On Being Just, Righteous, and Human

Anybody remember Debbie Downer from Saturday Night Live? We often find Debbie at an otherwise upbeat social occasion, and all Debbie can think of saying is something really depressing. “This sure is a great Thanksgiving,” someone might say. “And the turkey is wonderful!” But you see, Debbie Downer is there, so she will probably say, “Did you know that every year, the day after Thanksgiving, 5,000 people die of heart attacks because they ate too much?” Well, soon, no one wants to be with her at all. We’ve all known folks like that, right?

Well, the prophet Jeremiah was kind of like Debbie Downer. You see, Jeremiah often said the truth that needed to be said, but not the one people wanted to hear. The people of Judah, especially the rich and powerful, had become captives to their own moral and spiritual blindness. So, Jeremiah would say to his king, “you know, you might like your power, but soon, you won’t have any power because the Babylonians are knocking on our door and they will invade and take us over! God won’t stop them, either, because you have been unfaithful to God.” Indeed, in the year 587 BC the Babylonians did invade, first occupying Jerusalem and then sending its citizens into exile for 70 years.

Or Jeremiah would say to the wealthy, “you’re having a great party that never ends, but you will soon pay the price for ignoring the poor in your streets and mistreating your foreign neighbors, for God demands justice and compassion for the marginalized, hospitality to the stranger.”

Prophets like Jeremiah were not invited to parties much. They were even imprisoned for being so incessantly negative. And yet the situation Jerusalem found itself in was negative. They were captives to their own sin and to the Babylonians. Soon they would be exiled from their land.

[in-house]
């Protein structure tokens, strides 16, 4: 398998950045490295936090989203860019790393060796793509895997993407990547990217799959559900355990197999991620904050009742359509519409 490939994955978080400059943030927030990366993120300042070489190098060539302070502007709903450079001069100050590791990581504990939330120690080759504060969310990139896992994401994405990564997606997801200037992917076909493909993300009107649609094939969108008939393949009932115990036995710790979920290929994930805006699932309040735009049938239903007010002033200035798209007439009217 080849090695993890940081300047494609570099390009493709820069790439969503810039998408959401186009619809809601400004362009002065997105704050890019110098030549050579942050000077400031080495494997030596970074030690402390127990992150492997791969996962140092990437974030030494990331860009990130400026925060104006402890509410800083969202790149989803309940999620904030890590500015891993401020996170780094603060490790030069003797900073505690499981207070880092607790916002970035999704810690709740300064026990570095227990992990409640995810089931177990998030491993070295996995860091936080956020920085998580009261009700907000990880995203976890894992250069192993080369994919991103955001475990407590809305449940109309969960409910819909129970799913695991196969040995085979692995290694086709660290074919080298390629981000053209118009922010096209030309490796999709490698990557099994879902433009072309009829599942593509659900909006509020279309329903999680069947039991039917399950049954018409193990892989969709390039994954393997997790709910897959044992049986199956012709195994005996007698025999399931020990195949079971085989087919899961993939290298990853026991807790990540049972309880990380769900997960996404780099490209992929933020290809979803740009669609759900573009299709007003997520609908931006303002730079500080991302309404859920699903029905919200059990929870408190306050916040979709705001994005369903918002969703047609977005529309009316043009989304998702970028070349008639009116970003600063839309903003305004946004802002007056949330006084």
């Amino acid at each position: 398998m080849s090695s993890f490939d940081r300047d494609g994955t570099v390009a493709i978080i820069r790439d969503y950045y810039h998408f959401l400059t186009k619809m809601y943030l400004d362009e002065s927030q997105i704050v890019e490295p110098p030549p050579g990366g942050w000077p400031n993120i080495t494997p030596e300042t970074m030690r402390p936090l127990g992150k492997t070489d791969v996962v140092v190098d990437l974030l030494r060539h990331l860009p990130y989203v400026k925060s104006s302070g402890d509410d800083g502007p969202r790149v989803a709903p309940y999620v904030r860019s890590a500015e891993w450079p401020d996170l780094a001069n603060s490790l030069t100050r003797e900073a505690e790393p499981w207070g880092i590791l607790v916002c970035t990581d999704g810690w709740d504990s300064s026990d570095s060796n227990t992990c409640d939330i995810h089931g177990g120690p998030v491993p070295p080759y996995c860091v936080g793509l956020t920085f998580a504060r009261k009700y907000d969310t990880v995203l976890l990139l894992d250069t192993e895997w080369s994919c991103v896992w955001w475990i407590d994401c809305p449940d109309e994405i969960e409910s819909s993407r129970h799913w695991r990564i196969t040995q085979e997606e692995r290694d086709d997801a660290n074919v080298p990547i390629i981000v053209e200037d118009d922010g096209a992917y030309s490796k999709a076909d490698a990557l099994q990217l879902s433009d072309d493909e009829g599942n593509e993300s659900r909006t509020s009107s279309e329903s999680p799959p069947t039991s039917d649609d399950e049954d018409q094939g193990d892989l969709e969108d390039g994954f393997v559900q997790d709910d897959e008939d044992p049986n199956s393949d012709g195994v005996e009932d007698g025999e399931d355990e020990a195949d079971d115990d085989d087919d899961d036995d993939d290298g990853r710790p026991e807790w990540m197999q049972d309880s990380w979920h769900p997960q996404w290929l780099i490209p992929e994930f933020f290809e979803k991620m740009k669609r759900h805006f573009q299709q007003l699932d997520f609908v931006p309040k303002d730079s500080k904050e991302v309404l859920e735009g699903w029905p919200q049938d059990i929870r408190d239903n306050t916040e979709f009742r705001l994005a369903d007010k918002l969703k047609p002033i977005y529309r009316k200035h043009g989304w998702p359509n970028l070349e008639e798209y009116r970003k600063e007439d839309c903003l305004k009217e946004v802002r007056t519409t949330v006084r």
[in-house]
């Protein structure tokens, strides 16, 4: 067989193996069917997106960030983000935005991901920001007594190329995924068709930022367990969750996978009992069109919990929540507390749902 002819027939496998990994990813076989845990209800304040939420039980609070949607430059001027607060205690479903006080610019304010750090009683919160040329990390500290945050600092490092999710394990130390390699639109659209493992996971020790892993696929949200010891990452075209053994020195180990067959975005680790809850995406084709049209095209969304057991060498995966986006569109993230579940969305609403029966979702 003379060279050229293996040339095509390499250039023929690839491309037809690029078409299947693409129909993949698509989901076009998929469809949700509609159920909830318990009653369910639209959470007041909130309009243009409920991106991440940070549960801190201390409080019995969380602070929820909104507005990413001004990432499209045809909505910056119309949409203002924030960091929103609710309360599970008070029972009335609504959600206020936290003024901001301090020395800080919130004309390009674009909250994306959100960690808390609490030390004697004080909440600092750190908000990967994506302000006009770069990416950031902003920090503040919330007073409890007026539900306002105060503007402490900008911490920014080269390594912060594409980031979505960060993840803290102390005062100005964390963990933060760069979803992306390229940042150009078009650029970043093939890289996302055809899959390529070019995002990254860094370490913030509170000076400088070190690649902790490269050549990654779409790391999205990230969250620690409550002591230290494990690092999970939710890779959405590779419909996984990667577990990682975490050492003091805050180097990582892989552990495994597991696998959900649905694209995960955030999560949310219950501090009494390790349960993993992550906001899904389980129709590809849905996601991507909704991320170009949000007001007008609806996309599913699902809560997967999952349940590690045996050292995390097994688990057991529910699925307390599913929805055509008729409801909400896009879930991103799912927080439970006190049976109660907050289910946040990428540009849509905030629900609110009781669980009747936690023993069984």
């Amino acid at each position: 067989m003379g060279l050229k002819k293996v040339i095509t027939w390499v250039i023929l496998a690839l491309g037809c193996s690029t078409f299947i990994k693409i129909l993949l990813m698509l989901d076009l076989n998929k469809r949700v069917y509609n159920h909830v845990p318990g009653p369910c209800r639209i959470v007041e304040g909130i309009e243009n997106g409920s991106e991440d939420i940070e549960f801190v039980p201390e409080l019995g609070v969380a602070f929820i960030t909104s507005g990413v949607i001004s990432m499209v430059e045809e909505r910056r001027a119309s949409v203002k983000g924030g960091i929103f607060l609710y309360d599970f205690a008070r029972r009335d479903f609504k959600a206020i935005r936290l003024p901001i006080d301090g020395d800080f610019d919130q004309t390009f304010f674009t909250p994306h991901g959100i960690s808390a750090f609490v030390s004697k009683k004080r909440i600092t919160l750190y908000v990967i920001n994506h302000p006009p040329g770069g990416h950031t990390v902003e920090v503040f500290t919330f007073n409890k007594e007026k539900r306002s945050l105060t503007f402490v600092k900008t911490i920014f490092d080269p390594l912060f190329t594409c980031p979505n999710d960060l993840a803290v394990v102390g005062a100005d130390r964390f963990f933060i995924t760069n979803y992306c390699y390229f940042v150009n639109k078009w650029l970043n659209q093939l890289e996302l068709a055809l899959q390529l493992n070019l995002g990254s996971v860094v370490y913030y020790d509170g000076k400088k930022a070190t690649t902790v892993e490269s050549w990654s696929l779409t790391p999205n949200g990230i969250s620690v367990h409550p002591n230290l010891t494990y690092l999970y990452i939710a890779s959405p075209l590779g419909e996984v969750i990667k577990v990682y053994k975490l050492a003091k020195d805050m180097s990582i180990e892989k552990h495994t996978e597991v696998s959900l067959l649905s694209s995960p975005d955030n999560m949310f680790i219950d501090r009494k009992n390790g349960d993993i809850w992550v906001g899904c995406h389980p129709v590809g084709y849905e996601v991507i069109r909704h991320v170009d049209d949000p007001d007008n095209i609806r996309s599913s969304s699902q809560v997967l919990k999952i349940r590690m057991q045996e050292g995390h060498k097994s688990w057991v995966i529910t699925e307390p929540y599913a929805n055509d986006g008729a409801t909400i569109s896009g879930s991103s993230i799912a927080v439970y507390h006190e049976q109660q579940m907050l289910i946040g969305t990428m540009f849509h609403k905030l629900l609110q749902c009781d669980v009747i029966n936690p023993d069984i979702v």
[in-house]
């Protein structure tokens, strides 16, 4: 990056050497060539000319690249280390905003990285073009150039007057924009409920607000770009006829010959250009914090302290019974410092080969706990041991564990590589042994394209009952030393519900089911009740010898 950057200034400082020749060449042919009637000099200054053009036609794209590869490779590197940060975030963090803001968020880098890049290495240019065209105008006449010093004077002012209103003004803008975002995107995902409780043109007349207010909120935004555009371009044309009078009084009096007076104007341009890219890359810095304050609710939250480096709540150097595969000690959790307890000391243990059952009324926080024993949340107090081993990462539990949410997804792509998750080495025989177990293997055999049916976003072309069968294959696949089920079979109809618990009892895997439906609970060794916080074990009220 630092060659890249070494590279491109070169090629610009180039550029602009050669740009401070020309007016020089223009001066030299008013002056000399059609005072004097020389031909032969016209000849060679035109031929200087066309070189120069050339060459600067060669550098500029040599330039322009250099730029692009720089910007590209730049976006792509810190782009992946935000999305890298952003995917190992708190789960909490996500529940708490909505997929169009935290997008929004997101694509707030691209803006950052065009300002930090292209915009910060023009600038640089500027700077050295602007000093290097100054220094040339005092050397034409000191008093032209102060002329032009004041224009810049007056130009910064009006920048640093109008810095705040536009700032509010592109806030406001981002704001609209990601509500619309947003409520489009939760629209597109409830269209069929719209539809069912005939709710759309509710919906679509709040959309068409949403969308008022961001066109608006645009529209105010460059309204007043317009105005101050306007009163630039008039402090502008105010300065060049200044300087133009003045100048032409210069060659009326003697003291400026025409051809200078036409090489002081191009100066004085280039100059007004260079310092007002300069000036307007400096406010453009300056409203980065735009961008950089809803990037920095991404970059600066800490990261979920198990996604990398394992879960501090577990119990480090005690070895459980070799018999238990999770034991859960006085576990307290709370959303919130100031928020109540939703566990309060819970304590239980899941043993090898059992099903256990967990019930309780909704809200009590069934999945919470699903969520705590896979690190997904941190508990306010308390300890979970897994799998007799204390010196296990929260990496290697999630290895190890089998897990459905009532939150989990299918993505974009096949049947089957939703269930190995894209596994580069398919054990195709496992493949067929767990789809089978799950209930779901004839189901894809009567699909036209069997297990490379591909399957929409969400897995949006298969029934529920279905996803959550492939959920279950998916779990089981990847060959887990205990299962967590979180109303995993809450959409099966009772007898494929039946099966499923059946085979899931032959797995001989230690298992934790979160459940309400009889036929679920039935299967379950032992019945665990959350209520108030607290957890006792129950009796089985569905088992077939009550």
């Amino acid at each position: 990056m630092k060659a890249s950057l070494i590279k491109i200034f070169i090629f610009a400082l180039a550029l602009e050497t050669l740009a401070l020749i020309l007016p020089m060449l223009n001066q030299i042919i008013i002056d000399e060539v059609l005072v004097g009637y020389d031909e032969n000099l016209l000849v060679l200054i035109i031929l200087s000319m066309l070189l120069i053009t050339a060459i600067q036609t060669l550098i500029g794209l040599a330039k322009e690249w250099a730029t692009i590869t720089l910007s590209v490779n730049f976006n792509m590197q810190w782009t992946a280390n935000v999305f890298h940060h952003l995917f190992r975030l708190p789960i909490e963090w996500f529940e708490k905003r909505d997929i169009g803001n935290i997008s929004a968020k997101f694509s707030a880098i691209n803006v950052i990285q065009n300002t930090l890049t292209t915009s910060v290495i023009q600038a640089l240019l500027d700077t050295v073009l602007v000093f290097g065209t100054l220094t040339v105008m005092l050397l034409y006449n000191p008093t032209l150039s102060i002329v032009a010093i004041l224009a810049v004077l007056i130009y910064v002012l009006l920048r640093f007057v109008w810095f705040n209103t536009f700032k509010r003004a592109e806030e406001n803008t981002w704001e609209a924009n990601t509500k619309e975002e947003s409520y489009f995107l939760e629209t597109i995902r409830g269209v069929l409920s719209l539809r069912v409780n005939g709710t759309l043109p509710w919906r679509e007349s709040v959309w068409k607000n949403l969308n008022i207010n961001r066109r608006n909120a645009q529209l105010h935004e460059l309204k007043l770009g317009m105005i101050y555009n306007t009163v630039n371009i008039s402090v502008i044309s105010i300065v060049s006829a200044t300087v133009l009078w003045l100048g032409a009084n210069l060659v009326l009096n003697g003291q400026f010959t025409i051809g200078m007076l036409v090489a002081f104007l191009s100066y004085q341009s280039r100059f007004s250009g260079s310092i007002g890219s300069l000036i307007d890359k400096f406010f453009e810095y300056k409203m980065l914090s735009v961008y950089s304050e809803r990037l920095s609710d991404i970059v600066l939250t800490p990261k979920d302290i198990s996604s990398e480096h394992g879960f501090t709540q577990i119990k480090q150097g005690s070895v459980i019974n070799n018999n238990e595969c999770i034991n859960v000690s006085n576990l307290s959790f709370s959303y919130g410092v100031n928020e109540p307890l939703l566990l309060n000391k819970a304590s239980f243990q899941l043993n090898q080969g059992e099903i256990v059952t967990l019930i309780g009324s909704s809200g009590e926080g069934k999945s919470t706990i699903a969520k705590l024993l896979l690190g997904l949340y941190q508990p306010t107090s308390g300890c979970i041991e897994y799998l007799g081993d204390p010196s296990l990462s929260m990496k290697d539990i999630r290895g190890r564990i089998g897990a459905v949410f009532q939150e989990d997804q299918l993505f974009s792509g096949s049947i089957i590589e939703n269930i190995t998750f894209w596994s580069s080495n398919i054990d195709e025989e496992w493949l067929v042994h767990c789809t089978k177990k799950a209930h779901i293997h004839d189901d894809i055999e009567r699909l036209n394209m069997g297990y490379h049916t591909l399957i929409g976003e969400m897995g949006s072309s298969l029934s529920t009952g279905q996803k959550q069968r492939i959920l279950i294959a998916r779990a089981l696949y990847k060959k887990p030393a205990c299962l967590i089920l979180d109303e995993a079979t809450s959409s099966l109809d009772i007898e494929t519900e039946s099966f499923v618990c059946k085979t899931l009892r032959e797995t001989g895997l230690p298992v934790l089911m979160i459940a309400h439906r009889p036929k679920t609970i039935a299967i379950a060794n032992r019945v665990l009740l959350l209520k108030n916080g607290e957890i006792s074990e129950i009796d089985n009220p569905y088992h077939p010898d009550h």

This is Advent, my friends, and though the particulars are different, we too are captives and exiles. Amidst the cheery Christmas carols, bright lights, busy stores and holiday parties, a most dire assessment lurks. We, too, are captives to something that is destroying us; we are exiled from our true selves. Save us, Lord! And so, we wait.

Now, Jeremiah was in prison when he wrote today’s lesson. He may have been in prison for being a Debbie Downer, but like any good prophet who channels the voice and heart of God, Jeremiah was about to pivot, and that is what our lesson is about today. No more Debbie Downer. It was time for good news:

The days are surely coming, says the Lord, when I will fulfill the promise I made to the house of Israel and the house of Judah. In those days and at that time I will cause a righteous Branch to spring up for David; and he shall execute justice and righteousness in the land. In those days Judah will be saved and Jerusalem will live in safety. And this is the name by which it will be called: “The Lord is our righteousness.”

So, Jeremiah was both deeply troubled and deeply hopeful. Despite Jeremiah’s grim assessment of the broken world in which he lived, he dared to suggest that God would save them. A righteous branch will spring up from the tree of David, and this branch, this king, will execute righteousness and justice in the land. Judah will be saved and live in safety because God loved them and would never leave them.

Justice and righteousness are the twin themes for Jeremiah, that tell us about what God is up to, how God regards us. It is nothing less than a new creation.

I would like to take a few minutes examining the righteousness and justice of our Lord that at once saves us and challenges us.